The PEN America World Voices Festival, a weeklong international literary festival that focuses on human rights, is ongoing in New York City this week, and this year’s theme of gender and power seems more pertinent and urgent than ever. While over 150 writers from across the globe gather at the festival to bridge borders through the power of words, Electric Literature has opened its Recommended Reading archives to those of us who can’t be in NYC, offering eleven short stories and a poem that examine gender’s power and its bonds, that question its limitations and celebrate its liberation....more
Posts Tagged: transgender
For the Guardian, Dina Nayeri explores the troubling expectation that immigrants should replace their identity with gratitude.
At New York magazine, Bahar Gholipour covers the fine points of dredging up personal history when writing memoir....more
Welcome to This Week in Trumplandia. Check in with us every Thursday for a weekly roundup of the most pertinent content on our country, which is currently spiraling down a crappy toilet drain. You owe it to yourself, your communities, and your humanity to contribute whatever you can, even if it is just awareness of the truth....more
This week, VICE’s 2016 Fiction Issue is out, with work from exciting voices like Ottessa Moshfegh, Rachel Cusk, Roxane Gay, and more. This year’s fiction issue, like the magazine itself, is an engaging, diverse, and sometimes in-your-face read with topics ranging from smart cars to campus rape, love triangles to the meaning of life....more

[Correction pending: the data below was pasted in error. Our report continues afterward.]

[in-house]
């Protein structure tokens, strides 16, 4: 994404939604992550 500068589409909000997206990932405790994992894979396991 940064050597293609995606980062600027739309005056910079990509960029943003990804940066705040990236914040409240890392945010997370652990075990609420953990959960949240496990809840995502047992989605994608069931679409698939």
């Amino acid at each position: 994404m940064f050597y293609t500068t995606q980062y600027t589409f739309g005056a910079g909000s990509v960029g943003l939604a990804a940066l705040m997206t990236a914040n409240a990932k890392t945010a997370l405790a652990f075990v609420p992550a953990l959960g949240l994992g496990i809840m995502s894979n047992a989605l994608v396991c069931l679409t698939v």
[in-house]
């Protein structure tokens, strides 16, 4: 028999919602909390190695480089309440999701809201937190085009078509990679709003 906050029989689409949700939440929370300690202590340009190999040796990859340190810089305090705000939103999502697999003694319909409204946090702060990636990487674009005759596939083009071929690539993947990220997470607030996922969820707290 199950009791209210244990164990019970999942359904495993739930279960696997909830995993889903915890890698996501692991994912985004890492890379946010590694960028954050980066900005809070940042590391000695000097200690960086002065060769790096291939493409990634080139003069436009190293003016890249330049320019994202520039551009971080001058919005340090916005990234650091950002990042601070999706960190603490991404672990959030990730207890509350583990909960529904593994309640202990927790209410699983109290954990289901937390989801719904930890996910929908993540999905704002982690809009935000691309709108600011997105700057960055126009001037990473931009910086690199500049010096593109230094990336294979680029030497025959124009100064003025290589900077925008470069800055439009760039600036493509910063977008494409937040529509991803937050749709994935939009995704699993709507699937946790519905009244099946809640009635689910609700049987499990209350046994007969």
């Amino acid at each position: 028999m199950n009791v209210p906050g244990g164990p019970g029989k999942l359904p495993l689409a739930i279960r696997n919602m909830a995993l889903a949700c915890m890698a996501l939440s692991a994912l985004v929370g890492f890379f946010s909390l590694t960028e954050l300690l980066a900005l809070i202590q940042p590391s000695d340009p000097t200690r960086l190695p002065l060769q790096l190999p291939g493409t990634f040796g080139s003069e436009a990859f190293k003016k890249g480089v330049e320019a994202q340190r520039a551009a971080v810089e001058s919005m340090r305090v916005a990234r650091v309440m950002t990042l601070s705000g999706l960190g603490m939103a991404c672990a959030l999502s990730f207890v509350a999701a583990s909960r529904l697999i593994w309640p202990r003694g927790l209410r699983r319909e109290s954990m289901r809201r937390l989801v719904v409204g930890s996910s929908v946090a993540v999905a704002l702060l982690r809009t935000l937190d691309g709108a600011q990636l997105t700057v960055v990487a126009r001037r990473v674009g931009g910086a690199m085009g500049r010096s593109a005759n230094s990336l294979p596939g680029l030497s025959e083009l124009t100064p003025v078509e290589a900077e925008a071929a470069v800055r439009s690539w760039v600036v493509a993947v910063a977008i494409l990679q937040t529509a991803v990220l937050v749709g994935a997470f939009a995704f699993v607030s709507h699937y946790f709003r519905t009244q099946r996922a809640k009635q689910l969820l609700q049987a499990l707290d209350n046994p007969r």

Often well-intentioned cis folks like myself feel kind of overwhelmed by all there is to know and, not wanting to sound ignorant or hurtful, just kind of keep to the sidelines. But it doesn’t take a degree in gender studies to be a trans ally (nor does it require you to have an LGBTQ friend)....more
In a powerful essay at The Establishment, Evelyn Deshane discusses rejecting the medical narrative around transitioning, and how tattoos allowed them to reclaim their own body:
When the physicality of my gender—that “place” that could be home—feels out of reach, tattoos are my way to be present in my body, and to control what happens to it.
Of course, there’s no way to pierce the heart and mind of a reader except with a razor sharp slice of the singular. Maybe fiction and identity politics have this in common. We can only achieve kinesthetic, flesh-and-blood understanding with palpable, enumerated specificity.
In all honesty, I’ve been out of the loop when it comes to the reality TV star formerly known as Bruce. Too young to recall Jenner’s decathlon-winning heyday, which launched him onto Wheaties boxes and into media stardom, and having neglected to keep up with the Kardashians, I’ve really never given a moment’s thought to the spotlight-loving sexagenarian....more
I would never have consented to writing the story using a gendered pronoun for Sasha, but when that approach was rejected, writing without using pronouns at all seemed like a good solution. It was challenging to write that way without it being awkward, but it also felt a bit like writing formal poetry — the constraints can end up making you more creative.
As Ramadan approaches and we look for a family to break fast with come sundown, the realities of being a transgender Muslim set in. Flashing all of the proper signals I pass through gendered space unscathed, always left fearing how much I have to lose if outed.
If you missed out on it the first time, this is the perfect opportunity to acquaint yourself with the multigenre journal and its commitment to building a publication where contributors can, as founding editor Jos Charles puts it, “write without being afraid of addressing being trans,* but also where they don’t feel pressure to address their bodies according to cissexist expectations.”
As for their upcoming second issue, submissions are open until April 15, and THEM‘s staff is looking forward to reading and printing more “formally experimental” work that “tells a story we haven’t yet heard.”...more